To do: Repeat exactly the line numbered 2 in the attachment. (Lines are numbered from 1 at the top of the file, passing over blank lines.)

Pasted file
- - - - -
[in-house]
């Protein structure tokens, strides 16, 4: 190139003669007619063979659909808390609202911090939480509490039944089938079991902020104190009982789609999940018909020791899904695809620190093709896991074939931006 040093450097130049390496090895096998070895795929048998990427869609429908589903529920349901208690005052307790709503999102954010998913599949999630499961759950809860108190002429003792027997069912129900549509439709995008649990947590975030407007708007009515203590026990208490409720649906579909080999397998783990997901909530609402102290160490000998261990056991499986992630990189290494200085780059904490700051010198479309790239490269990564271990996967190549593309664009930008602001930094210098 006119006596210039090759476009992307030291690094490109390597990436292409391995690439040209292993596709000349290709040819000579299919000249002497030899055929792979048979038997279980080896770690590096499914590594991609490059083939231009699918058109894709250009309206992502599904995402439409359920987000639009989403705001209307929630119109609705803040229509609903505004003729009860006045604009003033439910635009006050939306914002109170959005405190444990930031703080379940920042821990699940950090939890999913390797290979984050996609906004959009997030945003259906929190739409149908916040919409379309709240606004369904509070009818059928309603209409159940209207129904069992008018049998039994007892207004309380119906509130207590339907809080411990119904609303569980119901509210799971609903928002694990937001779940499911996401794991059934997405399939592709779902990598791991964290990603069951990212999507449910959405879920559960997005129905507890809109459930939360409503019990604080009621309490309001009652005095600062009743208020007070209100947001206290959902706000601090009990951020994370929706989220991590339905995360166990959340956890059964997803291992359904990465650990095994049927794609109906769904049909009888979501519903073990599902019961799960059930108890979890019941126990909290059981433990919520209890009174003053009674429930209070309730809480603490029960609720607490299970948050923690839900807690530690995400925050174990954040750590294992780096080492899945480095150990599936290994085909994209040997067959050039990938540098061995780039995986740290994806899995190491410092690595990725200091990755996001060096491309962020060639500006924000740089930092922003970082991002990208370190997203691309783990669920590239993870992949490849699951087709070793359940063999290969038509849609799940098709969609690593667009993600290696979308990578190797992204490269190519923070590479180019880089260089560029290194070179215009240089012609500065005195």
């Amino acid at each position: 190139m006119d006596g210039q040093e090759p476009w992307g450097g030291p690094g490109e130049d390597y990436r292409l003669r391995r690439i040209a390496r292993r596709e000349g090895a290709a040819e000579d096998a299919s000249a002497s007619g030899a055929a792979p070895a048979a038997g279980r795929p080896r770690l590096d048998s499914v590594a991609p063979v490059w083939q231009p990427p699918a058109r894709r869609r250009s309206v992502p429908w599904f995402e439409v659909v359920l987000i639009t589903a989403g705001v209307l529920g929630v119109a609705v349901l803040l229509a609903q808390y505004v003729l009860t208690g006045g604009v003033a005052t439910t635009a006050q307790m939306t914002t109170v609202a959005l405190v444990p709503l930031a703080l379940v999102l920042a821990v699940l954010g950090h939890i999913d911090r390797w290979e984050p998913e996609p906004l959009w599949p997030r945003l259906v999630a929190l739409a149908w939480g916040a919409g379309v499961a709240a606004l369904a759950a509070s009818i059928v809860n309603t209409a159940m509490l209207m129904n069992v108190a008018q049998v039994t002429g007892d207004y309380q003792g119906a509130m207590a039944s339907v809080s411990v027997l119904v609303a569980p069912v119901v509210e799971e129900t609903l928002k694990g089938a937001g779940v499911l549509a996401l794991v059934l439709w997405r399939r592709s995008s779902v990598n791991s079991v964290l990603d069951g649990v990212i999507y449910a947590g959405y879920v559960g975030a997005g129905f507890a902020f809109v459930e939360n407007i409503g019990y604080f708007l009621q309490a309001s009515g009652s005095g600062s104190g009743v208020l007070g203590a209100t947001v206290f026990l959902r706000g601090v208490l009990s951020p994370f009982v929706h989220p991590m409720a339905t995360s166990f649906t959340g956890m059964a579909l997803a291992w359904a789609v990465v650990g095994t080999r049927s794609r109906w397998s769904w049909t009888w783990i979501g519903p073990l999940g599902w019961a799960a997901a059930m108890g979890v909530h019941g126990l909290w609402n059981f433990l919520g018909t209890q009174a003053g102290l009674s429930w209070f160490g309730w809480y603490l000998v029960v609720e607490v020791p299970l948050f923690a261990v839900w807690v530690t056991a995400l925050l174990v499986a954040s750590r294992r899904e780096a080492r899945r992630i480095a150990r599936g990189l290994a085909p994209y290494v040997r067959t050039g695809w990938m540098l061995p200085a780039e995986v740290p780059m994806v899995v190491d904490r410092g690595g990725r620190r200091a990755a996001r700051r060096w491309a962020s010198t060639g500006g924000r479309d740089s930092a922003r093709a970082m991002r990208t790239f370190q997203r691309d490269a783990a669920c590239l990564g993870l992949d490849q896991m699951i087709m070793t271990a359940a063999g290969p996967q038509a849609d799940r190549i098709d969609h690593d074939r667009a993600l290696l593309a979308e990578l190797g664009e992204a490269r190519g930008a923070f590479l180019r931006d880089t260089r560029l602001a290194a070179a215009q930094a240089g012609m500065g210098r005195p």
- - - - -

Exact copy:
């Protein structure tokens, strides 16, 4: 190139003669007619063979659909808390609202911090939480509490039944089938079991902020104190009982789609999940018909020791899904695809620190093709896991074939931006 040093450097130049390496090895096998070895795929048998990427869609429908589903529920349901208690005052307790709503999102954010998913599949999630499961759950809860108190002429003792027997069912129900549509439709995008649990947590975030407007708007009515203590026990208490409720649906579909080999397998783990997901909530609402102290160490000998261990056991499986992630990189290494200085780059904490700051010198479309790239490269990564271990996967190549593309664009930008602001930094210098 006119006596210039090759476009992307030291690094490109390597990436292409391995690439040209292993596709000349290709040819000579299919000249002497030899055929792979048979038997279980080896770690590096499914590594991609490059083939231009699918058109894709250009309206992502599904995402439409359920987000639009989403705001209307929630119109609705803040229509609903505004003729009860006045604009003033439910635009006050939306914002109170959005405190444990930031703080379940920042821990699940950090939890999913390797290979984050996609906004959009997030945003259906929190739409149908916040919409379309709240606004369904509070009818059928309603209409159940209207129904069992008018049998039994007892207004309380119906509130207590339907809080411990119904609303569980119901509210799971609903928002694990937001779940499911996401794991059934997405399939592709779902990598791991964290990603069951990212999507449910959405879920559960997005129905507890809109459930939360409503019990604080009621309490309001009652005095600062009743208020007070209100947001206290959902706000601090009990951020994370929706989220991590339905995360166990959340956890059964997803291992359904990465650990095994049927794609109906769904049909009888979501519903073990599902019961799960059930108890979890019941126990909290059981433990919520209890009174003053009674429930209070309730809480603490029960609720607490299970948050923690839900807690530690995400925050174990954040750590294992780096080492899945480095150990599936290994085909994209040997067959050039990938540098061995780039995986740290994806899995190491410092690595990725200091990755996001060096491309962020060639500006924000740089930092922003970082991002990208370190997203691309783990669920590239993870992949490849699951087709070793359940063999290969038509849609799940098709969609690593667009993600290696979308990578190797992204490269190519923070590479180019880089260089560029290194070179215009240089012609500065005195």